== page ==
Suddenly my daughter is beside me and looking up at me intently. Maybe she can see something in my face that wasn’t there before. Anyway, it’s as if she has guessed what I am thinking. “Is it still the same as when you were a kid, Dad?” she asks. I wonder then if she will come back to this place one day and remember her brother and me in the gentle autumn sun, how the river stones glistened in the light and small birds whistled in hiding. And even as I wonder this I am struck by the certainty of it. She will remember me. And the river will remember me too and the Ingaada people and Susan and some naked boys laughing and all the voices lost to the sky.
“Well,” I say but smiling now, “the water changes but the river is always the same.”
There was a time when my grandmother was a vivacious and romantic young schoolteacher who loved the Rubaiyat of Omar Khayyam and quoted the poetry of Tennyson. She was funny and mischievous well into old age. One day, says my father, he was courting my mother on the front veranda of my grandmother’s house. His fiancée’s younger sister, Janet, hovered around them and did her purposeful best to ensure that the young couple were not left alone. Finally, in a fit of frustrated amour, my father reached out and smacked the teenager’s leg. She raced tearfully and angrily into the house. A pause ensured and my grandmother’s voice came from inside, “Bobby, did you just hit Janet?”
My father, still annoyed but also a little embarrassed answered curtly, “Yes, I did!”
There was another pause and then my grandmother’s voice, calmly and emphatically, returned with, “Good.”
When my mother was a teenager, my grandmother would take great delight in foraging through rubbish bins while they waited for the bus, much to the mortification of her daughter. Then she would giggle about it all the way home.
Once, when I was just a small boy, she found me laughing at something on the television, something suspiciously like sexual innuendo. “And what are you laughing about, young man?” asked my Grandmother. I explained in my confused, uncertain way. She looked at me sternly and then said with mock disdain, “I believe, sir, that you have a polluted mind!” But I heard her loudly guffaw seconds later.
By the time she was sixty, however, she had become completely and painfully crippled by rheumatoid arthritis. Letters to my mother were written over many days as it became increasingly difficult to hold her pen and her mind began to wander. One day she wrote, “Now that the years have past, there is something that I need to tell you, something I should have told you many years ago. Now that you are a woman you will understand and there is no need for this secret to exist between us anymore.” My mother turned the page with a sense of dread and expectation. What she found was a new date and a new set of agonisingly etched lines that began, “I can’t remember what I was writing about before. The weather here has been delightful lately although not good for the garden…”
Despite my mother’s elaborate and extended entreaties, no further information was ever forthcoming and the secret, whatever it was, has long ago gone with my grandmother to the grave. I don’t know about the afterlife, what it looks like or where it is, but I suspect that there is someone there reciting poetry and chuckling.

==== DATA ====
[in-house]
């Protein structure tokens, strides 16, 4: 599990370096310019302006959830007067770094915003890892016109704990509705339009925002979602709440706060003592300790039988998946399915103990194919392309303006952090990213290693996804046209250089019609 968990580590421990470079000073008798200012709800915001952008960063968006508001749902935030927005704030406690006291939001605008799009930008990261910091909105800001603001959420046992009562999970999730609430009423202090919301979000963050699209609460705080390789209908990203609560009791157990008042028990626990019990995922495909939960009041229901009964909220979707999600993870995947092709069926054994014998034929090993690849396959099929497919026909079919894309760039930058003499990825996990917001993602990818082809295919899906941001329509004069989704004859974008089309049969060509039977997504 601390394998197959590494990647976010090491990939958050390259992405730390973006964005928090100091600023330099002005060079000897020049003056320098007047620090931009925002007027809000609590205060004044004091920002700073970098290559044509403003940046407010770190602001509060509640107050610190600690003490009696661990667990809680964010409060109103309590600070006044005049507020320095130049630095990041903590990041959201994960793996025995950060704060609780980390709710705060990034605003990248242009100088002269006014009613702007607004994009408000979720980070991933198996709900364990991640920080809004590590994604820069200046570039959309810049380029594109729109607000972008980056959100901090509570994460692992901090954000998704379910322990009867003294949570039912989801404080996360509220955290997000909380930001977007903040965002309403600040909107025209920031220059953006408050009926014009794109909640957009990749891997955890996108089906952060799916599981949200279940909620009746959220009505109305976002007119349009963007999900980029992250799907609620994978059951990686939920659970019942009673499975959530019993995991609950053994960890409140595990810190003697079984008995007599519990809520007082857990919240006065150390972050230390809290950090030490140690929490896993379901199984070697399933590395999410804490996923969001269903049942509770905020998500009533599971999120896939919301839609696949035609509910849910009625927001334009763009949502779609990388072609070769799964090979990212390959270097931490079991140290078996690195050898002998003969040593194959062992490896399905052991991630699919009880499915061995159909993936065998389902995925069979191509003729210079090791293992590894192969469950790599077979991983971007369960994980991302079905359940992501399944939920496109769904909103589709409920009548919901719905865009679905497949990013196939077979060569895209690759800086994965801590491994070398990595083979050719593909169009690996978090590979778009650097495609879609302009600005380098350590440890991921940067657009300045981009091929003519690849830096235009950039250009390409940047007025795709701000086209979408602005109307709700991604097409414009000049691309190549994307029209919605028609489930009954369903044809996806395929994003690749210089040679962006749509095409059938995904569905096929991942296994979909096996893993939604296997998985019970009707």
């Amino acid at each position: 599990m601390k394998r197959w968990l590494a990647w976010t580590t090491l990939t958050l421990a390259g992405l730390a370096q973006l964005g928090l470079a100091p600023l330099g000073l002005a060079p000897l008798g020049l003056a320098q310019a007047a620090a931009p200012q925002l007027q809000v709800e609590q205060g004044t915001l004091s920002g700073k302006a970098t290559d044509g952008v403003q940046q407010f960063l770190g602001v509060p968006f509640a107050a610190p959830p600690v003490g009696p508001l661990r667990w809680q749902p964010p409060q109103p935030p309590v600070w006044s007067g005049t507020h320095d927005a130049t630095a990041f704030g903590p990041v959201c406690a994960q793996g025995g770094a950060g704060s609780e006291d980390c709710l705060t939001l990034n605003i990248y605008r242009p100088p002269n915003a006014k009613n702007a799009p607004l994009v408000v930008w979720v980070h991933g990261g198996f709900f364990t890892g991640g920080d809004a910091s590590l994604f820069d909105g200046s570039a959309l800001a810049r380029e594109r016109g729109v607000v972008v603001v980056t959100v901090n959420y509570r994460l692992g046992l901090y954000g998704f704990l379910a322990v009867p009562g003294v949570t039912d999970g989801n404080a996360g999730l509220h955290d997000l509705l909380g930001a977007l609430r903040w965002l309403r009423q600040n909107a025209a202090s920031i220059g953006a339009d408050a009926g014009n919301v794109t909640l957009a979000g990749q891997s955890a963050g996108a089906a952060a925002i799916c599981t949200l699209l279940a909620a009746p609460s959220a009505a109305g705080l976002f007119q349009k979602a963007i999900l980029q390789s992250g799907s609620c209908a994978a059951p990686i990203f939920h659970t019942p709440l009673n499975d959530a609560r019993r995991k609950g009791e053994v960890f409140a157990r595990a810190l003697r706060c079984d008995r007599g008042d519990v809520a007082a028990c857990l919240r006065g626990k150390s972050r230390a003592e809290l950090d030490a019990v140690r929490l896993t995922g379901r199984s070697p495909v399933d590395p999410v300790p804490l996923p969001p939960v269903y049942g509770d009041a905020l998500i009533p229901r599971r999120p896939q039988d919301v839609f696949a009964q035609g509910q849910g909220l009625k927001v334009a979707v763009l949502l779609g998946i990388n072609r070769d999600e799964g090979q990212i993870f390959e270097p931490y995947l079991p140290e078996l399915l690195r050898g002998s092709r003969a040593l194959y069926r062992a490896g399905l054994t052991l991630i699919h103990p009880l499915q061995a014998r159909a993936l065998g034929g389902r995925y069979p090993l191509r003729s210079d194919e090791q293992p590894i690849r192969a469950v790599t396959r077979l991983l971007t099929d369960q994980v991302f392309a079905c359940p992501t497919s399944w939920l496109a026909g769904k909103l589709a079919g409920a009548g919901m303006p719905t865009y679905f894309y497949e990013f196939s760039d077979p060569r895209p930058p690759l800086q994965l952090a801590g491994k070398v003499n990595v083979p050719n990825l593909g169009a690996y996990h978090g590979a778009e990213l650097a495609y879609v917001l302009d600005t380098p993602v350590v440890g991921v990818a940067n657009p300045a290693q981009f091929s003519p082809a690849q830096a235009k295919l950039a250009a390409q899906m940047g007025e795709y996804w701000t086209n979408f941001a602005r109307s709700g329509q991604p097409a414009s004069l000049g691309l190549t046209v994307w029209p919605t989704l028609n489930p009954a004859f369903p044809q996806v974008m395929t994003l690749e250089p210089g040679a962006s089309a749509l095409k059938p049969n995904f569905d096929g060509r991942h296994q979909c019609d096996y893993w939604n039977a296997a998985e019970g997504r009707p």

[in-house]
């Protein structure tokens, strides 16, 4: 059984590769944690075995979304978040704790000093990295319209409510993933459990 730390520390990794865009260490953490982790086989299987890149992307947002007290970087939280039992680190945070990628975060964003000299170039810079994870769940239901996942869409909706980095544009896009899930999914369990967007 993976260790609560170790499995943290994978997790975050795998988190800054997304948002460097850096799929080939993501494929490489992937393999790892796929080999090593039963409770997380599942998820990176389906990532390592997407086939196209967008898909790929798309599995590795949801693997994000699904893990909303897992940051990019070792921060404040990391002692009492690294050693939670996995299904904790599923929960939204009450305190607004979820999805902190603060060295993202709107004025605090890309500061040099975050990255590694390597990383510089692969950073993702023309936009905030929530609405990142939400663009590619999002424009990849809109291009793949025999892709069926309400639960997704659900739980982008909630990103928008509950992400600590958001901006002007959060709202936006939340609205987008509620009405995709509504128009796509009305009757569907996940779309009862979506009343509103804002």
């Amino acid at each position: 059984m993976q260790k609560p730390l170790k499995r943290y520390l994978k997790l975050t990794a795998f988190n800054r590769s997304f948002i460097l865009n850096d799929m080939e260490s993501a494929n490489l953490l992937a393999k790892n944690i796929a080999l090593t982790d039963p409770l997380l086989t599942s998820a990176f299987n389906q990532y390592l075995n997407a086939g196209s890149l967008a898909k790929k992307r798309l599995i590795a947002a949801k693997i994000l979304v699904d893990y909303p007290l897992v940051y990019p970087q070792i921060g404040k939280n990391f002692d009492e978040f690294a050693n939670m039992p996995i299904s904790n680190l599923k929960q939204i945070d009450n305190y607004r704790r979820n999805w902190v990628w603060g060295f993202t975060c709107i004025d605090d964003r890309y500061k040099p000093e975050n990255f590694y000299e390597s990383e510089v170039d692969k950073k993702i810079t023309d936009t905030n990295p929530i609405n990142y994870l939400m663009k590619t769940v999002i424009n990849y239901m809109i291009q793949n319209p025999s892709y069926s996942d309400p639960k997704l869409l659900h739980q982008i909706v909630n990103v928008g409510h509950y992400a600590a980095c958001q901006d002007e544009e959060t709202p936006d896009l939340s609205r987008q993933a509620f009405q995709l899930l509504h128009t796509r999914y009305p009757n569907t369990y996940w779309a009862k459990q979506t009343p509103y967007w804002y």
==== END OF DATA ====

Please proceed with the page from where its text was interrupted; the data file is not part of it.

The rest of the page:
I sure did all the dumb things for Colette. From this distance it seems such a beautiful name for first love but I didn’t love her then for posterity. Thirteen was I and sitting on a summers evening verandah seeing her image ranged across the Southern Cross and recalling every soft word, the faint English lilt of it, the pale fingers around a pencil. Colette. Whose fingers were never to touch mine or voice to say my name. Me; too desperate in my dumbness and struggling to find the secret of the older boys, their easy leering smiles and knowing winks. Me; too young for this secret but old enough to know that I did not know. Sometimes when Colette looked at me I felt she was willing me to grow up, to grow me into this knowledge that I could not learn. But how did she know it, I wondered, she who was no older than me. How many nights looking at that bruised sky and searching for the secret that would not come? Too many. So I learned to make people laugh instead and I grew it into a little web and a little shell too. And sometimes I would see her smile, from a distance, but definitely smiling at the jokes that grew for her at night from my helpless heart. Colette smiled. Did I grow slightly older at those moments or did she grow slightly younger? It doesn’t matter; you can’t make people laugh forever. She found an older boy and then her family left town. The last time I saw her she was 17. She gave me this quizzical look as if to say, “So you’ve finally grown up.” But I hadn’t grown up; I’d just grown taller. In my confusion I dug into my pocket for a joke and I poured it from my mouth into her open ears, so gently like a gift. I like to think she is out there somewhere in the big world and that she keeps it still.
In those days classrooms were mostly quiet. In the still, hot days of February we would sit with sweaty hands pushing our slippery pens across paper that stuck to our arms. Outside the cicadas kept up a ringing chorus, above us the ceiling fans swished impotently at the hot air. You could hear someone walk along the verandah occasionally; sometimes a squeaky desk would open and close, or someone whisper.
Then the bell went. We waited and Mr Bee lifted his head and said without expression, “Put your things away neatly and then you can go.” Then he went back to his marking but not before saying to me, “You can stay for a few minutes. Bring your work out to my table.”